Page:Popular Science Monthly Volume 31.djvu/77

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HYGIENE AS A BASIS OF MORALS.
HYGIENE AS A BASIS OF MORALS.[1]

By FRANCES EMILY WHITE, M.D.,

PROFESSOR OF PHYSIOLOGY AND HYGIENE IN THE WOMAN'S MEDICAL COLLEGE OF PENNSYLVANIA.

IN the philosophy of Fichte, that prince among German idealists, the universe of matter, so called, is reduced to ideas, and that by a method of reasoning which the ablest opponents of idealism find it difficult to refute. This, doubtless, Fichte could easily arrange, so long as his brain, digestive apparatus, etc., were in good working condition; but let a congestion of the organ of mind or of its meninges set in, and what becomes of Fichte's ideas?

Sensibility (by which it is meant to indicate the whole mental life, from mere consciousness to the profoundest thinking) is never manifested (so far as known) apart from a certain mechanism, the living body; and while the universe may, in the last analysis, be reduced to matter and force, these two can not be divorced—not even by a Fichte. Since, therefore, the human body is admitted to be an integrant part of the universe of matter, its various activities must be included in the general category of forces. If, then, it be conceded that the body and mind of man hold to each other the same relations which exist between other aggregations of matter and their associated energies, the physician, though he minister to the body only, becomes thereby the high-priest of humanity, contributing to its noblest ends.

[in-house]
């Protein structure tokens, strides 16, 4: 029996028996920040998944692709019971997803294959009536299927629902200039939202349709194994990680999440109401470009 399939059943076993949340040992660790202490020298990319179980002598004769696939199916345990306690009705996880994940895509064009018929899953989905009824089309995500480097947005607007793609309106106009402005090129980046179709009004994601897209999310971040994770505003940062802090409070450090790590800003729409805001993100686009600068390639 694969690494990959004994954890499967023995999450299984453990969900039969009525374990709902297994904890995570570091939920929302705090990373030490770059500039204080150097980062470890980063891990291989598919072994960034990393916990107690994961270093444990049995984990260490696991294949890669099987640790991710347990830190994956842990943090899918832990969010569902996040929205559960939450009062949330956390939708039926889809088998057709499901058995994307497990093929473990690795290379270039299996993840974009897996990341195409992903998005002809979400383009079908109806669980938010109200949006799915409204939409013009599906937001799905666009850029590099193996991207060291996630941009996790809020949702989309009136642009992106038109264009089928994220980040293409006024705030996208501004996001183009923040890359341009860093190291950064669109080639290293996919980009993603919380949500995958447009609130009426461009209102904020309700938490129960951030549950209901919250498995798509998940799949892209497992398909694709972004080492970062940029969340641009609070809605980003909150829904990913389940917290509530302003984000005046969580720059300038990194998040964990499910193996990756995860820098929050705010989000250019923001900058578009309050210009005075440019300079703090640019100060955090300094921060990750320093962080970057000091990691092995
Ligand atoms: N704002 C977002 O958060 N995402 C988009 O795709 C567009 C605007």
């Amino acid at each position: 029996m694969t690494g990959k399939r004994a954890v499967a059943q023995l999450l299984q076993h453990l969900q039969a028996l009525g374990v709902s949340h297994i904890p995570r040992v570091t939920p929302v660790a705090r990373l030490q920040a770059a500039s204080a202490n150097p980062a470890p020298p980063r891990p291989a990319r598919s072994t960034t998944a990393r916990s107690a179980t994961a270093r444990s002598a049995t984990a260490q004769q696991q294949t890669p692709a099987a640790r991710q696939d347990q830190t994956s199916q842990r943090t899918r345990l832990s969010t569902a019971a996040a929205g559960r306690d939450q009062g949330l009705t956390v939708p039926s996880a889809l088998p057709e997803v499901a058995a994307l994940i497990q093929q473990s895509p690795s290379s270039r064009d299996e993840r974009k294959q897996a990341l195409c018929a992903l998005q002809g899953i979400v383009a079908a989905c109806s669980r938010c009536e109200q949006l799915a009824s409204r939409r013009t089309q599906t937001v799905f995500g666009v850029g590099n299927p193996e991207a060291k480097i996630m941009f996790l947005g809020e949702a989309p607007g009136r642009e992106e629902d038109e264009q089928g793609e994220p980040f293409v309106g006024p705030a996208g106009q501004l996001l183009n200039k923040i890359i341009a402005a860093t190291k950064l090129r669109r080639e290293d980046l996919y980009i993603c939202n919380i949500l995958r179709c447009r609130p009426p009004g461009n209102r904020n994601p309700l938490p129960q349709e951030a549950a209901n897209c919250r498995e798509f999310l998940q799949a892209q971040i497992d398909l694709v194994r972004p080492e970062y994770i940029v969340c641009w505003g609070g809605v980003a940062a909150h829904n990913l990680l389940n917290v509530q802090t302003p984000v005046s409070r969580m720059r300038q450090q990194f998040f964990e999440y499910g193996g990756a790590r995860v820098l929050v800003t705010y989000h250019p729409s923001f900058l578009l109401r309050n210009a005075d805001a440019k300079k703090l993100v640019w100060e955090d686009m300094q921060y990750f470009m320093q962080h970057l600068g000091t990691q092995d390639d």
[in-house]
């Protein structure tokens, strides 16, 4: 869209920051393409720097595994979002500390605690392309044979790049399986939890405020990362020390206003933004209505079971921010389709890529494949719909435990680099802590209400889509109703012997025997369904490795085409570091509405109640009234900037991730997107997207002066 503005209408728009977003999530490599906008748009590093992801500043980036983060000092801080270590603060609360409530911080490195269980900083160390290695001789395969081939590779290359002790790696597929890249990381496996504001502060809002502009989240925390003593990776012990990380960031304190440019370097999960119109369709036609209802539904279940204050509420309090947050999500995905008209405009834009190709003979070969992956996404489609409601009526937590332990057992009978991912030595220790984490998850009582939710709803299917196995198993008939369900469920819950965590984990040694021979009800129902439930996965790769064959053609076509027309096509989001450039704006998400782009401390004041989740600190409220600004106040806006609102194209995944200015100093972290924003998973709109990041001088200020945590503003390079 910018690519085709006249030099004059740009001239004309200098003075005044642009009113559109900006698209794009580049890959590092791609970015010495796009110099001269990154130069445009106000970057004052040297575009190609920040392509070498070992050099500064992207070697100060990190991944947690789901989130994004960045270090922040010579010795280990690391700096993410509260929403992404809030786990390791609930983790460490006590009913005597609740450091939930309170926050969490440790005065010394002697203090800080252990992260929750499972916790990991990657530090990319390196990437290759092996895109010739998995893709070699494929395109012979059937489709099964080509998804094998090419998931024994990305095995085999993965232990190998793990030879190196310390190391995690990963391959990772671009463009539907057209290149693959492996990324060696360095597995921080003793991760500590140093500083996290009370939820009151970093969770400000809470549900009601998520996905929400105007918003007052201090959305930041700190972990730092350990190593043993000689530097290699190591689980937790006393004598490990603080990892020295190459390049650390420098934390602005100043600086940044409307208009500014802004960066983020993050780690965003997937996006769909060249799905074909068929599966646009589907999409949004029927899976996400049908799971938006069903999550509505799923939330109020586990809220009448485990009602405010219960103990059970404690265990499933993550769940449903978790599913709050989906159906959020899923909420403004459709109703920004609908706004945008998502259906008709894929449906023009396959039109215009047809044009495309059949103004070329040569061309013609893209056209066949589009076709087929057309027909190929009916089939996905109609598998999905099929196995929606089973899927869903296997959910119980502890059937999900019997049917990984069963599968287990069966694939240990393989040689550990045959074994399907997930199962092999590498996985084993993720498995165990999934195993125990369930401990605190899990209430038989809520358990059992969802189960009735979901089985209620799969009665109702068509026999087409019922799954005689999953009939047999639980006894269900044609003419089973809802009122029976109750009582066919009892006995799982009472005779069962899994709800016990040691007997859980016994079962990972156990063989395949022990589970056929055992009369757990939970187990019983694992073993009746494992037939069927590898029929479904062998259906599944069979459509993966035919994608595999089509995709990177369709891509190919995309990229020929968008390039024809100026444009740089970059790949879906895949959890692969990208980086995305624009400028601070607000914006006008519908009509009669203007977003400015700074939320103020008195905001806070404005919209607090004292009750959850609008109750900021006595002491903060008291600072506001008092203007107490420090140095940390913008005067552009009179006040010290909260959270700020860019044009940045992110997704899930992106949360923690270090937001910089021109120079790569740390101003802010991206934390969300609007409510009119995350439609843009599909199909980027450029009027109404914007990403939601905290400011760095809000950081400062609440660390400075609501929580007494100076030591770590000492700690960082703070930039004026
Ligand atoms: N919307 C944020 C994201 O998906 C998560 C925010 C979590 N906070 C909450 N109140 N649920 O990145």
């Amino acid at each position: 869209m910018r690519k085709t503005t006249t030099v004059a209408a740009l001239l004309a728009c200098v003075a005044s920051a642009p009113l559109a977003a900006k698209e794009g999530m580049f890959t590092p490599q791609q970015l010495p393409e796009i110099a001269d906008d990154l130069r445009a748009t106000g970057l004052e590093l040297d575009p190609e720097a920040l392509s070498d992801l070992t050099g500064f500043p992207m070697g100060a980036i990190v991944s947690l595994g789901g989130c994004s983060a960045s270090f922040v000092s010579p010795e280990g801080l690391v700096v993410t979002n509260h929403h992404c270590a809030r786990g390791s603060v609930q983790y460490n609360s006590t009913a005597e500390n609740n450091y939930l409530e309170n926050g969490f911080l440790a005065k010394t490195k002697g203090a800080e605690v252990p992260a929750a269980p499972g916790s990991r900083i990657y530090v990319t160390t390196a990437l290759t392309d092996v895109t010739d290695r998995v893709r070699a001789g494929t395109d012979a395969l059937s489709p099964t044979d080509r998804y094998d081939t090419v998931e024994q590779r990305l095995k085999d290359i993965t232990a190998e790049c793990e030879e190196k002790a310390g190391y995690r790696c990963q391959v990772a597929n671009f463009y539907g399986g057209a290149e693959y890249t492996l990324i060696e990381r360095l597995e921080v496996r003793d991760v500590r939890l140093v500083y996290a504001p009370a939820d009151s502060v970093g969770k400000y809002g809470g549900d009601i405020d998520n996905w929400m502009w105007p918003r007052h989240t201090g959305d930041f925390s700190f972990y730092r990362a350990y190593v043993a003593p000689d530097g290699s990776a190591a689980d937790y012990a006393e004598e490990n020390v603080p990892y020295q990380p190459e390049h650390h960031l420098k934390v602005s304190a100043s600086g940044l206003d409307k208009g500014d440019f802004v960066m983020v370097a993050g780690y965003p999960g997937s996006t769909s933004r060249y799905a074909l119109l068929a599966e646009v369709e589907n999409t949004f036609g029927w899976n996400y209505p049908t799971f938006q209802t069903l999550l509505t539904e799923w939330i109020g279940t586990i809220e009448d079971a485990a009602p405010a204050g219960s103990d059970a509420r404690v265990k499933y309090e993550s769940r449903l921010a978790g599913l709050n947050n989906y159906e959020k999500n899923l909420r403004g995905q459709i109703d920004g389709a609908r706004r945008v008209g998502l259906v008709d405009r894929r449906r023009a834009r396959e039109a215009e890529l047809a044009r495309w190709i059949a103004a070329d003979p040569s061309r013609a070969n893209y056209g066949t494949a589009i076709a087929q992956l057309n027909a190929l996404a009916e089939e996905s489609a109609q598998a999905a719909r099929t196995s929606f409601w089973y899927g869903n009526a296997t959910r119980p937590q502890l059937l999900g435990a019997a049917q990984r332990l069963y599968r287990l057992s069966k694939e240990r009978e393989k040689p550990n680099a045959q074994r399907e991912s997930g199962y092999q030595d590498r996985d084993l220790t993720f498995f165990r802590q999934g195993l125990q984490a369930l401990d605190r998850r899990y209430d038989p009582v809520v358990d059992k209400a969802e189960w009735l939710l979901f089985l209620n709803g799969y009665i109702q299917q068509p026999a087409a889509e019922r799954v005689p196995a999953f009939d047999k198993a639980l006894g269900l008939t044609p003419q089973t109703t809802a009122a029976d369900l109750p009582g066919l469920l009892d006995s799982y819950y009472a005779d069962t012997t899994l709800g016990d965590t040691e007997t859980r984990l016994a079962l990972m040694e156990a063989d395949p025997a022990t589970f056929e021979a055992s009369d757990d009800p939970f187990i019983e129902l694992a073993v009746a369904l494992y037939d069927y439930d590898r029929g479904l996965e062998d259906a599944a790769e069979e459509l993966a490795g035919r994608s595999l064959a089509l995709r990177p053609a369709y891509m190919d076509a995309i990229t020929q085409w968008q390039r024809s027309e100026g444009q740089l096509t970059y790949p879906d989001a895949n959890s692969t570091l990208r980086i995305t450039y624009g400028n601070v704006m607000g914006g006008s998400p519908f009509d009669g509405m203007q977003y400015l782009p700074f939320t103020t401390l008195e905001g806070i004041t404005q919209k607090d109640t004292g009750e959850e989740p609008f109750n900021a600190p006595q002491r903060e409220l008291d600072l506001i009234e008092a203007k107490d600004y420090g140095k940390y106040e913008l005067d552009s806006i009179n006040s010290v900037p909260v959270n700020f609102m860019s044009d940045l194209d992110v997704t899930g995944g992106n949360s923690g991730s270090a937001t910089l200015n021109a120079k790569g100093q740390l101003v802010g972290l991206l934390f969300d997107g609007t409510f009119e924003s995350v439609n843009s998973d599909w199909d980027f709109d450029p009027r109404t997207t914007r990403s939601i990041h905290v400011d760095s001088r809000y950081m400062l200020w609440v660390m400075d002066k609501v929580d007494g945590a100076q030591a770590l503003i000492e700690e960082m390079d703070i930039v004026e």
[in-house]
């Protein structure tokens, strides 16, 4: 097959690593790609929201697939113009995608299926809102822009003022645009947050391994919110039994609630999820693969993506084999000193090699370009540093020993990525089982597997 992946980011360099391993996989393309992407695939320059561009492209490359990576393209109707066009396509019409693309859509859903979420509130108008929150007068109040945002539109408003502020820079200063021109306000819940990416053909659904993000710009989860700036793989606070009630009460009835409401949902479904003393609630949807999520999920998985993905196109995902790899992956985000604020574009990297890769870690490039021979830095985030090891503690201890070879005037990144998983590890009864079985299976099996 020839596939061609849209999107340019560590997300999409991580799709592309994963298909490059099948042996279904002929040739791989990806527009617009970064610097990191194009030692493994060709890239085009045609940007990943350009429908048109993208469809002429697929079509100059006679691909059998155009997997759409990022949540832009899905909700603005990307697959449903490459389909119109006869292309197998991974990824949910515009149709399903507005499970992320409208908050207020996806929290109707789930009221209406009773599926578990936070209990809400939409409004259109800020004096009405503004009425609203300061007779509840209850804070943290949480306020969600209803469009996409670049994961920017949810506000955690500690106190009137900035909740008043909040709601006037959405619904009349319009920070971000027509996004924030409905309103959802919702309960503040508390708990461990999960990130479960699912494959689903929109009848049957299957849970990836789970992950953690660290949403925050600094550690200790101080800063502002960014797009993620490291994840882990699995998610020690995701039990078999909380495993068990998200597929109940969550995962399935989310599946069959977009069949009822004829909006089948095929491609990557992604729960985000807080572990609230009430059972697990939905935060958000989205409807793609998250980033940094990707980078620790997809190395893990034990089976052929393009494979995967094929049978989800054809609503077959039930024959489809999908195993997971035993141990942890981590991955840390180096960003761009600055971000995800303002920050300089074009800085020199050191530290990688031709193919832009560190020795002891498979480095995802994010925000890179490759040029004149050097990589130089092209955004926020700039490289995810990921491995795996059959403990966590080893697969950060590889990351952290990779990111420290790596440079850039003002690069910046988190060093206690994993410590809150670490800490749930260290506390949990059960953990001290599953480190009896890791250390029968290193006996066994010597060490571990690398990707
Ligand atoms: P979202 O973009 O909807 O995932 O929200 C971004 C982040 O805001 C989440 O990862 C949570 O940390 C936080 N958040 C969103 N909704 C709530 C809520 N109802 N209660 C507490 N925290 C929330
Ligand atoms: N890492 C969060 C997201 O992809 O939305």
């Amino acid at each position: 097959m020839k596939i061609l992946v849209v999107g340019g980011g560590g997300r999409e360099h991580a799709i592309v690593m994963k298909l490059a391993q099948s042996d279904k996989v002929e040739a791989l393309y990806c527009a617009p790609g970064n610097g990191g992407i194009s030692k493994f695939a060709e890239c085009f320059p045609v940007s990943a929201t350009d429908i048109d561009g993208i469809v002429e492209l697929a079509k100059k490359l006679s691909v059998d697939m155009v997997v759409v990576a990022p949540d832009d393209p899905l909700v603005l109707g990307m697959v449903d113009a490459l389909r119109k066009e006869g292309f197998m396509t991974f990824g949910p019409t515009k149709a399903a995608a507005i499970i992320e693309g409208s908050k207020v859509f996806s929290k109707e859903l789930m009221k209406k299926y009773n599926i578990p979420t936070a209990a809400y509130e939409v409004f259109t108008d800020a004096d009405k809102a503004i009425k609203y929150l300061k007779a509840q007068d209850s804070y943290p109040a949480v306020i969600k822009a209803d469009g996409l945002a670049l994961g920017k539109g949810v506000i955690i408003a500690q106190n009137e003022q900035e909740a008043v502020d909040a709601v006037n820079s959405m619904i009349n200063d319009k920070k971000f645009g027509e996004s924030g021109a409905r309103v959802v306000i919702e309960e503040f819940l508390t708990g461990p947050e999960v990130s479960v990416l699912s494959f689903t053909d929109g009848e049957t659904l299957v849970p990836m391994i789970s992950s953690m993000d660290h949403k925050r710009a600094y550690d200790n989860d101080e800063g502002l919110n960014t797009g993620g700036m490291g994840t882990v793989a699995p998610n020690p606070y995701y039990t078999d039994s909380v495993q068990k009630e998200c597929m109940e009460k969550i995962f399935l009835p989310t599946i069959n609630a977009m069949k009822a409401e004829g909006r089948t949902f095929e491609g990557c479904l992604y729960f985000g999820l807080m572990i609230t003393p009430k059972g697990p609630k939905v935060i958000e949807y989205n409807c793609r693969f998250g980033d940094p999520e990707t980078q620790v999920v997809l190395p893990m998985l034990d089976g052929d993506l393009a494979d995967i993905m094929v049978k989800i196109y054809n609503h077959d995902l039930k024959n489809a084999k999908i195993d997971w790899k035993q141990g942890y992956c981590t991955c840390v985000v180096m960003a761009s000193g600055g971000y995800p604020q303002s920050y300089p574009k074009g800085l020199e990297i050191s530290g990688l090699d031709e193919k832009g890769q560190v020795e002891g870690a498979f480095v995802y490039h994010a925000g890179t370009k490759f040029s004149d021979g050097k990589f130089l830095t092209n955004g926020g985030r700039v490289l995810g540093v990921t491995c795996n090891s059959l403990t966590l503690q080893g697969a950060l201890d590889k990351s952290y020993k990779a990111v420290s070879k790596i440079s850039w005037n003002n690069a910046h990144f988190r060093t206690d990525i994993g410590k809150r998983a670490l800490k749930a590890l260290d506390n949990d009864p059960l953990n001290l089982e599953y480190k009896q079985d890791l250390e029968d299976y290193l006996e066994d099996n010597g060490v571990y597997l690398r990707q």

But in the parting words which it is my privilege to address to you (upon whom has just been conferred the responsible and honored title of Doctor of Medicine), I desire to point out a yet more excellent way in the pursuit of which you may indeed become the benefactors of mankind. The art of exterminating disease does not exist; and, although the death-rate varies in different localities and in the same locality under varying conditions, so far as recorded, no disease, once originated, has ever wholly disappeared; and while we may take a justifiable satisfaction in the advances made in the rational treatment of the sufferer from disease, the sources of disease (except so far as bacteriology gives promise in this direction) have not been disturbed, either by the progress in general civilization or by the great development of medical science and art. Both the experience of the past and modern scientific observation, then, alike point—not in the direction of the extirpation or even of the cure of actual disease—but rather in that of preventive medicine or hygiene as presenting the most hopeful field for future work. Not that I would undervalue the efforts of the profession toward the relief of suffering when disease actually exists—a most important and beneficent part of its work but, just as exer-

  1. Address delivered at the thirty-fifth annual commencement.